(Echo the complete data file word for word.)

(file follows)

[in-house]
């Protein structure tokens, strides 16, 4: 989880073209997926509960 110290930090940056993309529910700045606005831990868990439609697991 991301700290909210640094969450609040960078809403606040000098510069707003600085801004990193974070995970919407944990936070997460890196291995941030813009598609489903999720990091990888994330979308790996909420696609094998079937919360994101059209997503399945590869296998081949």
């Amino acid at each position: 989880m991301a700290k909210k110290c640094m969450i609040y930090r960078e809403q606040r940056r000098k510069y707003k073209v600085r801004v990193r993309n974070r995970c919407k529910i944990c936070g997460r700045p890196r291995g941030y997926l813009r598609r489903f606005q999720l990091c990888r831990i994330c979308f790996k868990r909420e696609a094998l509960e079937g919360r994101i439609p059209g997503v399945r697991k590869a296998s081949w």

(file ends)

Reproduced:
[in-house]
């Protein structure tokens, strides 16, 4: 989880073209997926509960 110290930090940056993309529910700045606005831990868990439609697991 991301700290909210640094969450609040960078809403606040000098510069707003600085801004990193974070995970919407944990936070997460890196291995941030813009598609489903999720990091990888994330979308790996909420696609094998079937919360994101059209997503399945590869296998081949």
């Amino acid at each position: 989880m991301a700290k909210k110290c640094m969450i609040y930090r960078e809403q606040r940056r000098k510069y707003k073209v600085r801004v990193r993309n974070r995970c919407k529910i944990c936070g997460r700045p890196r291995g941030y997926l813009r598609r489903f606005q999720l990091c990888r831990i994330c979308f790996k868990r909420e696609a094998l509960e079937g919360r994101i439609p059209g997503v399945r697991k590869a296998s081949w």